Forget homes: Airbnb wants to own your entire trip

Airbnb has revealed the next stage in its evolution to make it easier for hosts and guests to build a better community while designed to facilitate “meaningful and magical moments”. The company has released trips, experiences, and new features for hosts to manage their listings.

“For many people, traveling is easy, but it’s not magical,” proclaimed company chief executive Brian Chesky. “We don’t think there should be a tradeoff. But the question is how do you create magic?” He recounted the notion of a hero’s journey, which was coined by American scholar Joseph Campbell and this resulted in Airbnb having an epiphany where the home was just a small part of the great journey, and that the company had a bigger mission to pursue. “It’s about immersing in local communities.”

Part of that vision includes an updated app centered around trips and experiences. Initially termed as “magical trips” reported by Skift on Wednesday, this new program facilitates peer-to-peer-like tours and activities. With experiences, if you travel, the problem is that it’s hard to meet people that live in a local community. Experiences are hand-crafted experiences offered by local hosts. There are immersions and also single experiences which last a few hours. They’re organized by passion and passion. You can scour through things such as neighborhoods, food and dining, and more — think of them as travelogues or perhaps Twitter Moments but more in-depth and centered around maximizing the experience you’re supposed to have.

Half of the experiences you’ll find are below $200, according to Chesky, and you can instant book it from within the Airbnb app. It’s been in private beta for a few months, but is now going to be more widely available. Trips launches 500 experience in 12 cities worldwide including Detroit, Paris, Nairobi, Havana, San Francisco, Cape Town, Florence, Miami, Seoul, Tokyo, and Los Angeles.

But what if you want to check out local spots? Airbnb has added places which replaces guide books to help you really find what those in the community go to eat, do on the weekend, and more. Insider guidebooks are local insiders that recommend things for people. Instead of providing a list of places for people to go with no sense or direction, Airbnb has opted to start from the perspective of the person.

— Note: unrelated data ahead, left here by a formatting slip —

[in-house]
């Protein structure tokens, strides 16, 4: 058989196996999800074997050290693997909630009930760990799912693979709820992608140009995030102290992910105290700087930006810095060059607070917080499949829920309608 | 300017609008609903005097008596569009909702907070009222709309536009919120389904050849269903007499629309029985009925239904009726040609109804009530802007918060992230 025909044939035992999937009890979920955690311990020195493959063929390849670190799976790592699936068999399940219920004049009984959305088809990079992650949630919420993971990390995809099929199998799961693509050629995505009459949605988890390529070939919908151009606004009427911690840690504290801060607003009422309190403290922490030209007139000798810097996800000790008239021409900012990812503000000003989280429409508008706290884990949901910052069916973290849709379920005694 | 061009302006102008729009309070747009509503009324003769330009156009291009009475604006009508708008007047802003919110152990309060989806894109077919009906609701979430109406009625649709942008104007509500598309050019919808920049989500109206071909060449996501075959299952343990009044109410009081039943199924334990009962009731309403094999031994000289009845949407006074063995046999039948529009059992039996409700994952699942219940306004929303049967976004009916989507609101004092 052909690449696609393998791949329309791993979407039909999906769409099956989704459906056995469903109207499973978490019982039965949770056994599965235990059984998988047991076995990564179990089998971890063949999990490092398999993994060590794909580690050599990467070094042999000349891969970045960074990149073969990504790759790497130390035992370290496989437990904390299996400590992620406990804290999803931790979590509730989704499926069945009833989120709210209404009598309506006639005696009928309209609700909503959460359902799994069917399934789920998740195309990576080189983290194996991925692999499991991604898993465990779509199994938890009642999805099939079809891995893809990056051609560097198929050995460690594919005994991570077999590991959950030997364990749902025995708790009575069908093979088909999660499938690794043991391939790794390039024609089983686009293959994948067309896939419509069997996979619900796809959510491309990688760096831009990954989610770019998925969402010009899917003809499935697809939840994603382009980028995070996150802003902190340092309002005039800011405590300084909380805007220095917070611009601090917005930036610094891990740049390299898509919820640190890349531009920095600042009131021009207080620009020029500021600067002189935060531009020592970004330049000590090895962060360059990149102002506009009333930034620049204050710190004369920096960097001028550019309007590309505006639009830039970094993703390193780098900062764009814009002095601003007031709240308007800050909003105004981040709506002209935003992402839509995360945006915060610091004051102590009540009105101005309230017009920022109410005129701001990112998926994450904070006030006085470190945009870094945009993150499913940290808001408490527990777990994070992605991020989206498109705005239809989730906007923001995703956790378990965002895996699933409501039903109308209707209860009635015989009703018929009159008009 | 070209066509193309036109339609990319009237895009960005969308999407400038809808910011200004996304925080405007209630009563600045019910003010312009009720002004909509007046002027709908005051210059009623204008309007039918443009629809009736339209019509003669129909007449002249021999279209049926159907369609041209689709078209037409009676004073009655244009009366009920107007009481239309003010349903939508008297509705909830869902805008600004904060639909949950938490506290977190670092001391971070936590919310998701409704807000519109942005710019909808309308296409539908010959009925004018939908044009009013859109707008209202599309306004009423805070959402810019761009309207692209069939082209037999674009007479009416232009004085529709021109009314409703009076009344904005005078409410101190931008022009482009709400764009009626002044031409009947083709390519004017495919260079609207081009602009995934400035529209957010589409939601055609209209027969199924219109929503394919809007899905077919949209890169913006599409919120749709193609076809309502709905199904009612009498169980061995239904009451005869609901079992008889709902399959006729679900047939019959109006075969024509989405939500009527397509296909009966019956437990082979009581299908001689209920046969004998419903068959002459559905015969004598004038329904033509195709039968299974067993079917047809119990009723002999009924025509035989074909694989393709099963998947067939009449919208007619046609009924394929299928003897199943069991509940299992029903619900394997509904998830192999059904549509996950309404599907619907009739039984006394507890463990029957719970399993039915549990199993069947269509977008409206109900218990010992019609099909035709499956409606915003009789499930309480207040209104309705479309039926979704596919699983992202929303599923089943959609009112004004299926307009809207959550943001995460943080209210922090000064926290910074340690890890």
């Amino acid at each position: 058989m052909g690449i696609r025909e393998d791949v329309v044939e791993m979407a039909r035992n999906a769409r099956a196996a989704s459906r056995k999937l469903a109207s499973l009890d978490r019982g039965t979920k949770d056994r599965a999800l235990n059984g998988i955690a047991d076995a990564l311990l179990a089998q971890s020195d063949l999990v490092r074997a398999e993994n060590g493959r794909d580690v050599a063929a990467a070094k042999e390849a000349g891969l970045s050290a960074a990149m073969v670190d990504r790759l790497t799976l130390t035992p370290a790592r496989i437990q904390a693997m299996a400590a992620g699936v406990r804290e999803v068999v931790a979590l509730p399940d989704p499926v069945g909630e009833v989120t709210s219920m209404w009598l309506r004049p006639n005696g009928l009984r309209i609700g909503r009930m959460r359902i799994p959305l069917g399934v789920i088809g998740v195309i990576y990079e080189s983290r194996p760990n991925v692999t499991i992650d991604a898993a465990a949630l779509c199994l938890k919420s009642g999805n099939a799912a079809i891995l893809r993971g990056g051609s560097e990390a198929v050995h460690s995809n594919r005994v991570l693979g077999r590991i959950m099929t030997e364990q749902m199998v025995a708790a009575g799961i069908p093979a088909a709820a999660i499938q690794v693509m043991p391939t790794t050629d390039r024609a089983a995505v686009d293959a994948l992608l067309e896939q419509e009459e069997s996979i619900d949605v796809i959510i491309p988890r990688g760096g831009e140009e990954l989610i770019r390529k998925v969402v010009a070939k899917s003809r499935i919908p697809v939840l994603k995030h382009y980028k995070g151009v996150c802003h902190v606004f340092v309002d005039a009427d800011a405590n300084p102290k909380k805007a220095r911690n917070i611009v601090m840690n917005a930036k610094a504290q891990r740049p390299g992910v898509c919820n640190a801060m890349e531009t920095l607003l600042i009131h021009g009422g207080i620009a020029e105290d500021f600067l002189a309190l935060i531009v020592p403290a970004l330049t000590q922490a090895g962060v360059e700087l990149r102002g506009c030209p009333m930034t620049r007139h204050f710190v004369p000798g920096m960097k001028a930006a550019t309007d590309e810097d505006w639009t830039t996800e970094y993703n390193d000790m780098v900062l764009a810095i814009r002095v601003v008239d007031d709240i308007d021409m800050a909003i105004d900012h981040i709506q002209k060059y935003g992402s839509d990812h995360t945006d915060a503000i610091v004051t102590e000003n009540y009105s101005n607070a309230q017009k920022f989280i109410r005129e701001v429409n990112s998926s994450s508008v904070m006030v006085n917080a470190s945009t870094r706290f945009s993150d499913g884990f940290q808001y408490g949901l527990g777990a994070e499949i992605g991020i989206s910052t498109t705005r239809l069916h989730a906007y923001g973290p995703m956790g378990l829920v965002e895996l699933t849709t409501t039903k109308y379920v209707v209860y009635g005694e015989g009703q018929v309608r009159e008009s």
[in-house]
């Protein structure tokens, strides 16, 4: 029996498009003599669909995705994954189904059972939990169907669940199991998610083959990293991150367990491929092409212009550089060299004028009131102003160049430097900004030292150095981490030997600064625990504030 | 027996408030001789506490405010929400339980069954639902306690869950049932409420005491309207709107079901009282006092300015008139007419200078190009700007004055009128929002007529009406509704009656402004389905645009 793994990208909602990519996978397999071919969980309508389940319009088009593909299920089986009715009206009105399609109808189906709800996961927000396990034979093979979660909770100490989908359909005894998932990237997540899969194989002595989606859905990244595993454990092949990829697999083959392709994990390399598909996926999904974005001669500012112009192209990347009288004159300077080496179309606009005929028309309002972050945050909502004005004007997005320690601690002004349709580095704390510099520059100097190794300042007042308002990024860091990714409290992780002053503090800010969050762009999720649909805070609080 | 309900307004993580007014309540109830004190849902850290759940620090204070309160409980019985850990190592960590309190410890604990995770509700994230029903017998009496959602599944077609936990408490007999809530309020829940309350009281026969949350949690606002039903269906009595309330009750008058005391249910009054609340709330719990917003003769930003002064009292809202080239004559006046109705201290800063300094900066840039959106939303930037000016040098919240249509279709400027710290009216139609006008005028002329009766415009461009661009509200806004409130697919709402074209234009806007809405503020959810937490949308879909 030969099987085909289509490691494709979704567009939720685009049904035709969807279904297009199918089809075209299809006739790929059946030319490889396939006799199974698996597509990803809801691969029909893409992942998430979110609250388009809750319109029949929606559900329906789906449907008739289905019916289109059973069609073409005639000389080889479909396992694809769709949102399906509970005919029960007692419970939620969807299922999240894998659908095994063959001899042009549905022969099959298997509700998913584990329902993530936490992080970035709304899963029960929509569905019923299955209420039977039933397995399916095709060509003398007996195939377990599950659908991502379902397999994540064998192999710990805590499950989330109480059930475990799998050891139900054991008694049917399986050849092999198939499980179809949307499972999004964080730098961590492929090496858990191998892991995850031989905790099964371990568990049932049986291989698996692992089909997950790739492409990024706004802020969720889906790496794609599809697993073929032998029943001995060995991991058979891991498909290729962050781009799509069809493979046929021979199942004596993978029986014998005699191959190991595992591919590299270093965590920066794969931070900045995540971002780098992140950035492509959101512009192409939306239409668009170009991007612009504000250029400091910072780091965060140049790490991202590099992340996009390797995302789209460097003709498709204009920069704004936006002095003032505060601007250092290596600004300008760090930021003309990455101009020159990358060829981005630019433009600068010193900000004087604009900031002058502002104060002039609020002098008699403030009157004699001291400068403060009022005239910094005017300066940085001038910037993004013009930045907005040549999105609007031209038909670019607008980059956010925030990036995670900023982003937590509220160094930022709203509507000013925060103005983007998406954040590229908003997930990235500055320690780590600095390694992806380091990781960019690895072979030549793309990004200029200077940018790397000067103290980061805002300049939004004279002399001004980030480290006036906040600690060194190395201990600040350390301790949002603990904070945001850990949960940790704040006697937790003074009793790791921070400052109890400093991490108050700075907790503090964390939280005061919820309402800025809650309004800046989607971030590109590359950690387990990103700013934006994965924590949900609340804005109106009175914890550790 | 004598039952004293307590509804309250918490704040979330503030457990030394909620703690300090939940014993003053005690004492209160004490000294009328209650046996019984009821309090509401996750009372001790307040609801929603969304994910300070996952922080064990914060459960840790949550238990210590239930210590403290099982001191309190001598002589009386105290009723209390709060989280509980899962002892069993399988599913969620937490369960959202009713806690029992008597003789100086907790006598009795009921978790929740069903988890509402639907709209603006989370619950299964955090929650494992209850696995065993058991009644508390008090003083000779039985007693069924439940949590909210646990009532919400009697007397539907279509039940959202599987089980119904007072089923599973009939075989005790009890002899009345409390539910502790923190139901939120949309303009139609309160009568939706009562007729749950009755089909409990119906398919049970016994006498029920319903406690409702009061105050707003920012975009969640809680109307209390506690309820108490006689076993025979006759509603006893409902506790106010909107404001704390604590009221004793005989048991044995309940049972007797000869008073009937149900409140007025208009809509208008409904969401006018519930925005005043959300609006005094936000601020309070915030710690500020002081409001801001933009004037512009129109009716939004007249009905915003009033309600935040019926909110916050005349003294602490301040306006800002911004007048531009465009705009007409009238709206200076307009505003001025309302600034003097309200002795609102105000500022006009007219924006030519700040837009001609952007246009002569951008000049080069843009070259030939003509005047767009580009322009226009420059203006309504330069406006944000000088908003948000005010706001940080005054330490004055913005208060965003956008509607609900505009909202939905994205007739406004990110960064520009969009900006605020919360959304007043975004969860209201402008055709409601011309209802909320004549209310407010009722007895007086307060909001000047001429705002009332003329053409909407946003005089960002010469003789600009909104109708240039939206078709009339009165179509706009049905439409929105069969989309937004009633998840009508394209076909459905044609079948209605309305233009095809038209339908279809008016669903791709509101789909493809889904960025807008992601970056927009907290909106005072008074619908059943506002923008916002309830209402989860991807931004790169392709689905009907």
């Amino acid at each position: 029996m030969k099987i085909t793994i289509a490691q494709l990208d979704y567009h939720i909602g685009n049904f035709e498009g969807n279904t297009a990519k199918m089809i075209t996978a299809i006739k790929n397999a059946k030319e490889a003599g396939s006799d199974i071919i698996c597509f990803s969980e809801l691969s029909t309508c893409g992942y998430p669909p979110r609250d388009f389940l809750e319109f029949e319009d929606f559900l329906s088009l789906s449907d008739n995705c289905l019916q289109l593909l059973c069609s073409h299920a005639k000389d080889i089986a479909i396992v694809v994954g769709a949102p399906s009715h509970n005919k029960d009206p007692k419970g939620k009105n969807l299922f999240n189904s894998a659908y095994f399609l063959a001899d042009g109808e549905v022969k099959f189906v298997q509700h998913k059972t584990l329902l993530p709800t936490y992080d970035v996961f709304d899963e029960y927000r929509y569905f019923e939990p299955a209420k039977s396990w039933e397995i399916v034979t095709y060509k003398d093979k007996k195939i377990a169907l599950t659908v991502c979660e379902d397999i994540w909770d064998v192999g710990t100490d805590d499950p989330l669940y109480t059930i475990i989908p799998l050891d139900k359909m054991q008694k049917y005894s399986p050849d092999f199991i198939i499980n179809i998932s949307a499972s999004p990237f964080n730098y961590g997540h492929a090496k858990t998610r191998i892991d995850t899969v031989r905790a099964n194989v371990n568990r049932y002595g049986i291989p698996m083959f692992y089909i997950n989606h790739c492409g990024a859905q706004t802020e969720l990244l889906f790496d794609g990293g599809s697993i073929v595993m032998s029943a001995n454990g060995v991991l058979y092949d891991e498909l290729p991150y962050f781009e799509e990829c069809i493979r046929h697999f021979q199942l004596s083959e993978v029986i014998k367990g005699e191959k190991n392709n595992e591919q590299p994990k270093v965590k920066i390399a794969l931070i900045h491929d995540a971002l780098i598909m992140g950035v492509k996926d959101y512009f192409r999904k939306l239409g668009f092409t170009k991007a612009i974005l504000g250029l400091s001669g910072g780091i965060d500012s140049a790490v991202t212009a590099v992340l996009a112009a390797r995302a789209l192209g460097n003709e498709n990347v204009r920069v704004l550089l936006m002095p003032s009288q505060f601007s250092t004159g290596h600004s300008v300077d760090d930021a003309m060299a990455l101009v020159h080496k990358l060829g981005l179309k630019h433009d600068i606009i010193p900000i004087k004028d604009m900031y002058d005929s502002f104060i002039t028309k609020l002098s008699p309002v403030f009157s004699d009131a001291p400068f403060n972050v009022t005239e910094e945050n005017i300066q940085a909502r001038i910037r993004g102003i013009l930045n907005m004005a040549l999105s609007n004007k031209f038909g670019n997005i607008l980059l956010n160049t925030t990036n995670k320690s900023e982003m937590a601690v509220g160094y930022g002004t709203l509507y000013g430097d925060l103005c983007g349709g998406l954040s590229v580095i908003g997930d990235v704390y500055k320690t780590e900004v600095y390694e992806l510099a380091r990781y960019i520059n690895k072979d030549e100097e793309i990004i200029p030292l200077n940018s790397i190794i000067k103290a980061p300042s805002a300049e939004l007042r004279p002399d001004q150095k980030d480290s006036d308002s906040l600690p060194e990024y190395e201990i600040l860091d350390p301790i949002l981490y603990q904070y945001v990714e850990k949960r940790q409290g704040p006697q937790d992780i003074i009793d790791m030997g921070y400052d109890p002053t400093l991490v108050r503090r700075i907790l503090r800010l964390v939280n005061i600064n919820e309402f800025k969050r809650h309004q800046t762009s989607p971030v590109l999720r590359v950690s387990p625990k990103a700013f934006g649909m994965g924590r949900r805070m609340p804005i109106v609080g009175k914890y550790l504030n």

Not only do you get written guides, but also audio walks which you can use to navigate your way around

The app includes options to meet up with others in the city and also highlighting things that are near you right now.

Chesky said that soon you’ll be able to book reservation through the Airbnb app. The company has partnered with Resy so you’ll be able to book reservations around the world, with Airbnb providing context and relevant places you may want to try.

All of these features are now live in the Airbnb app.

The unveiling of these features took place at the company’s annual Airbnb Open conference. It’s here where company executives keep hosts engaged in the progress of the platform as they’re one of the main lifelines. To emphasize this point, Airbnb brought on board Donna Boyer as its first head of product focused exclusively on hosts. This year’s event happens to be the first one she’s attending, and her presence and what she says could have an impact on hosts’ expectations.

Airbnb is the trip platform

Chesky envisions Airbnb being the trip platform, teasing that with “people power”, the company will soon encompass the entire travel experience, including not only home, experiences, and places, but also about flights and services. He declined to cite more specifics, but there’s likely going to be integrating its app into other offerings so that the app becomes the de facto thing that travelers use, simplifying their trip so they focus on what’s in front of them instead of having to try and plan their entire day.